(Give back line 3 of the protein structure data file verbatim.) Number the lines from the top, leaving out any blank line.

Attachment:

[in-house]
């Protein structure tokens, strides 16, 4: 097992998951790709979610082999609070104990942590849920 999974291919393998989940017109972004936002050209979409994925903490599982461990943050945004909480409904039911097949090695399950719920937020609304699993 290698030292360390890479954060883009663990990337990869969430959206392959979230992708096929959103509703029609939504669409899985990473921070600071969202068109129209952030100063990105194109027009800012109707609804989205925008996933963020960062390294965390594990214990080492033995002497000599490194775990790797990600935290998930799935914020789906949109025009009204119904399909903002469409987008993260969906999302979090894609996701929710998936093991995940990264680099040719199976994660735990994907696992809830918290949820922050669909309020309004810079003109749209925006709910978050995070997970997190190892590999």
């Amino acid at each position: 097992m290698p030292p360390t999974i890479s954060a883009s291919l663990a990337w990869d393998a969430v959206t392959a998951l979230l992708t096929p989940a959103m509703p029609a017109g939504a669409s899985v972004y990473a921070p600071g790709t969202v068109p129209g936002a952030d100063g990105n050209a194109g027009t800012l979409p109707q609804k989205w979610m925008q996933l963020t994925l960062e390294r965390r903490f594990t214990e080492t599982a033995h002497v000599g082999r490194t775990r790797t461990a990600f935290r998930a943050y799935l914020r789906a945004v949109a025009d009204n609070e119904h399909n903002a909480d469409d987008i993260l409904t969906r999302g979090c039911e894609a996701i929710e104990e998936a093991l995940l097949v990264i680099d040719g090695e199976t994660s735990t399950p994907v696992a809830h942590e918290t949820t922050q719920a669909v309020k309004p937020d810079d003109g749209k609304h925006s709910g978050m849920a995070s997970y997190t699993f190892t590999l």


């Amino acid at each position: 097992m290698p030292p360390t999974i890479s954060a883009s291919l663990a990337w990869d393998a969430v959206t392959a998951l979230l992708t096929p989940a959103m509703p029609a017109g939504a669409s899985v972004y990473a921070p600071g790709t969202v068109p129209g936002a952030d100063g990105n050209a194109g027009t800012l979409p109707q609804k989205w979610m925008q996933l963020t994925l960062e390294r965390r903490f594990t214990e080492t599982a033995h002497v000599g082999r490194t775990r790797t461990a990600f935290r998930a943050y799935l914020r789906a945004v949109a025009d009204n609070e119904h399909n903002a909480d469409d987008i993260l409904t969906r999302g979090c039911e894609a996701i929710e104990e998936a093991l995940l097949v990264i680099d040719g090695e199976t994660s735990t399950p994907v696992a809830h942590e918290t949820t922050q719920a669909v309020k309004p937020d810079d003109g749209k609304h925006s709910g978050m849920a995070s997970y997190t699993f190892t590999l």